Since NewsReal Blog is a media analysis blog, bear with me as I point out (again) what the media got wrong about Ann Coulter’s history-making trip to Canada. (And yes, I mean that. As I’ve said from the start, her visit has cast into high relief a debate that until now has mostly existed on the margins in my country: about the definitions of “free speech” and “hate speech.”)
So I’m obliged to remind the MSM that Ann Coulter never said that “Muslims should be banned from airlines.” Here’s what she did say. Her 17 year old questioner in London, Ontario actually got it right, but subsequent media reports didn’t. That’s what happens when you crib from your colleagues instead of doing your own homework.
Part of the “trouble” with Ann Coulter is that she is female. There, I said it. P.J. O’Rourke has written equally “mean spirited” and even “racist” things; oddly enough, he doesn’t attract the rabid craziness that defines Coulter haters. No one writes entire books condemning him, and his speeches don’t spark riots.
The other “trouble” is something I call “genre dysphasia,” because I can’t think of a better expression. The great Rex Murphy came close to articulating this the other day, describing Coulter’s “Don Rickles’ conservatism”:
Coulter is so relentlessly and deliberately abrasive that she almost chases support away. In her London, Ont., appearance this week, her harsh “take a camel” answer to a Muslim student was fingernails on a blackboard to our sensibilities. But then, I recall the Michael Moore images of kids kite-flying in Saddam’s Iraq, which was a real shudder-inducing moment. Disneyfying the torture state that was Saddam’s Iraq was the grander affront by far. Moore, playing to the easy line of George W. Bush as an idiot-Hitler, got feted at Cannes and won an Academy Award.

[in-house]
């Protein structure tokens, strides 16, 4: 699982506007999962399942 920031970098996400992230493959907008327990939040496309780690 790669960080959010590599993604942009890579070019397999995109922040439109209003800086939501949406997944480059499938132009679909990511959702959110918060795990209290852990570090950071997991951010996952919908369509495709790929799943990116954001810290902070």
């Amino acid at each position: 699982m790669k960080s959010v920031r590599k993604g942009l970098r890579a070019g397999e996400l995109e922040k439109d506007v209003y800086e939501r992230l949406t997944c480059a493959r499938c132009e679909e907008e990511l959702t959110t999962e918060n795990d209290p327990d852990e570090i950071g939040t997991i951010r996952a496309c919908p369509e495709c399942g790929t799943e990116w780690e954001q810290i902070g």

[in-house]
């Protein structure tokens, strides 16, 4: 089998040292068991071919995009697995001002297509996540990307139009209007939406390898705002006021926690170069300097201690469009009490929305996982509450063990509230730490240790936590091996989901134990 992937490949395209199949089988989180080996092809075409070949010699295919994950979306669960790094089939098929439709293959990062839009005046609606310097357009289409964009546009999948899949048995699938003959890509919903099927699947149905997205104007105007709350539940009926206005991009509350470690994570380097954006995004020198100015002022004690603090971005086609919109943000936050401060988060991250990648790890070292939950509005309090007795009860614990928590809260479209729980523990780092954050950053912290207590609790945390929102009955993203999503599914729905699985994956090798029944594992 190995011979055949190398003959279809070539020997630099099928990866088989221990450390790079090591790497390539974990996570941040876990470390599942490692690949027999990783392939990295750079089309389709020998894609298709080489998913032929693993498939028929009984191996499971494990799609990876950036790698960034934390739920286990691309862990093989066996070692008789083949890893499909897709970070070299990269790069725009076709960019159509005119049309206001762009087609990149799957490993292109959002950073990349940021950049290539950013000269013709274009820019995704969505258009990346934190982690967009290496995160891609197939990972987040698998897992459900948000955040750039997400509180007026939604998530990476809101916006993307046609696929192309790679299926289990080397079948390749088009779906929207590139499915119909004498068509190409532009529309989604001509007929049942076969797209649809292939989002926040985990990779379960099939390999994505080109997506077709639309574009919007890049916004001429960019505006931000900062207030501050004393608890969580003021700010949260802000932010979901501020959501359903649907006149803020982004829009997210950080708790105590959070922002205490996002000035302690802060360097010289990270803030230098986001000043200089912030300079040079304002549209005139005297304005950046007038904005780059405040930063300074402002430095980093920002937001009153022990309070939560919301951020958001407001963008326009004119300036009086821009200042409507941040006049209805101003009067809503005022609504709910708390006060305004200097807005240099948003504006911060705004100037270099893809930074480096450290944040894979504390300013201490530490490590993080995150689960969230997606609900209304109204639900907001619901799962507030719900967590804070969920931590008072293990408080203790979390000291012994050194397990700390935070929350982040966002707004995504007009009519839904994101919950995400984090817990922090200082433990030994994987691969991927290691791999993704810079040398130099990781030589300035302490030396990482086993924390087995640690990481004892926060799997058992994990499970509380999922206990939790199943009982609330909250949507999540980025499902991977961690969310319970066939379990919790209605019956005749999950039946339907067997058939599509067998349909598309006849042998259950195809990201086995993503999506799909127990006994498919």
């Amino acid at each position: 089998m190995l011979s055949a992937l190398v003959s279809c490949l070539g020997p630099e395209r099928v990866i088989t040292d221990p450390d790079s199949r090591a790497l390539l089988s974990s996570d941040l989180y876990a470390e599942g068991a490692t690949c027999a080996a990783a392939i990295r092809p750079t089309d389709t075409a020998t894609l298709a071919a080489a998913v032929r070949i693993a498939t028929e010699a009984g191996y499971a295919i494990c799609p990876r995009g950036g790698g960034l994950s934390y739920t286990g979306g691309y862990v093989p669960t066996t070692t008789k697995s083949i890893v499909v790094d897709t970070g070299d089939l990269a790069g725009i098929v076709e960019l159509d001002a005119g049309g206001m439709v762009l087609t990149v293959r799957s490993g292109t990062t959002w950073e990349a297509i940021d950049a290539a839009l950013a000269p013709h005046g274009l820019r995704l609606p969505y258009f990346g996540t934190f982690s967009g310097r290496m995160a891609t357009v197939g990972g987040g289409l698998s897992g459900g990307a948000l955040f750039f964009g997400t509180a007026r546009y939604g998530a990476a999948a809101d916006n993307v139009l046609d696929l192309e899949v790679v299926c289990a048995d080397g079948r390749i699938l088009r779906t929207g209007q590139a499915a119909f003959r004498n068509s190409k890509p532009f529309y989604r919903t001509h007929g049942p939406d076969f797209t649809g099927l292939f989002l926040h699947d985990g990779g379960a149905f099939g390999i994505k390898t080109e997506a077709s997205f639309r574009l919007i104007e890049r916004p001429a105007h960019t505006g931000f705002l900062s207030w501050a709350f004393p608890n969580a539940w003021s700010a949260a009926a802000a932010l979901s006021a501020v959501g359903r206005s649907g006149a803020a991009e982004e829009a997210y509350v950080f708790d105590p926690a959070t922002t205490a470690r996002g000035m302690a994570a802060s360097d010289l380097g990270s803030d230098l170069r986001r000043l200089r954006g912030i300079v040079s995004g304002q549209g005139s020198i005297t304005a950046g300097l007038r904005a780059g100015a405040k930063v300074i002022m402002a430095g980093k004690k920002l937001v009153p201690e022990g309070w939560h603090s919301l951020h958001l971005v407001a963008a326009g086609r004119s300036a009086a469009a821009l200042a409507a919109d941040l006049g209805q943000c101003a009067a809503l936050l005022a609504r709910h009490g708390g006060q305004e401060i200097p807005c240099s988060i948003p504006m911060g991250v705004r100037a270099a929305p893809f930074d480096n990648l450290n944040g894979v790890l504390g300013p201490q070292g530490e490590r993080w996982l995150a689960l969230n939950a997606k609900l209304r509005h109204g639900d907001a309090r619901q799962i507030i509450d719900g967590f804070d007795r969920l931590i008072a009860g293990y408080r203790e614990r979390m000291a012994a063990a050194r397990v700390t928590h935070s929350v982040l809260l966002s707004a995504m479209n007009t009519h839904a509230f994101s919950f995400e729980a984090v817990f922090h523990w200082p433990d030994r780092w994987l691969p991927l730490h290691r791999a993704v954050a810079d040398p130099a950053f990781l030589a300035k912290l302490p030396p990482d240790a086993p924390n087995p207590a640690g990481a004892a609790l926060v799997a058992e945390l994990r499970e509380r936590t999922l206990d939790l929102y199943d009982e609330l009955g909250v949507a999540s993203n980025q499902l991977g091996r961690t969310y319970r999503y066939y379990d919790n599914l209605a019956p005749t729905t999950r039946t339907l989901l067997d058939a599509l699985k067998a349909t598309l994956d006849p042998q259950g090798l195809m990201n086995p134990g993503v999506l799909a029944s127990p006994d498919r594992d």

They both operate in a new and mixed terrain, a compound of journalism, comedy, politics and entertainment…
The more outlandish the performance — think of Keith Olbermann on MSNBC, in comparison with whom Bill O’Reilly is a self-effacing introvert — the higher the partisan fame. These figures are less commentators than impresarios. They use politics as a rough script for a daily performance — and are paralleled by the emergence of the comic pundits, of whom Jon Stewart and Stephen Colbert are of course the premier examples.
As the likes of Dennis Miller have observed about Coulter, she is a born stand up comic, with enviable timing, a way with hecklers and a fearlessness that borders on reckless. Had she called herself “a stand up comic” instead of “a political pundit,” she would have attracted far less vitriol — and come away with less money and fame to show for it. And less controversy: imagine videos of her saying exactly the same things in front of a sign that reads “Yuk Yuk’s” instead of “CPAC.” Then try to imagine anyone caring. “Take a camel”? Please. Her “routines” are tame compared to the stuff millions of us grew up listening to on comedy albums back in the 70s and 80s.
But stand up wasn’t the path Coulter’s background had perfectly prepared her for. She would have been insane not to leverage her law degree and other traditional conservative pundit creds as booster rockets to launch her career; that Coulter then transformed mid-flight into what I’ll call a “sit down comic” makes her problematic, if only for unimaginative types who insist upon slotting people into pre-conceived slots. Alas, unimaginative types make up 90% of the Establishment elite and its commentariate.
Speaking of which: the same government body which spent countless tax dollars analyzing Mark Steyn’s jokes a while back is, this very day, “investigating”a Canadian “stand up” comic for “hate speech” and “homophobia.”
So there goes my fancy theory, I guess.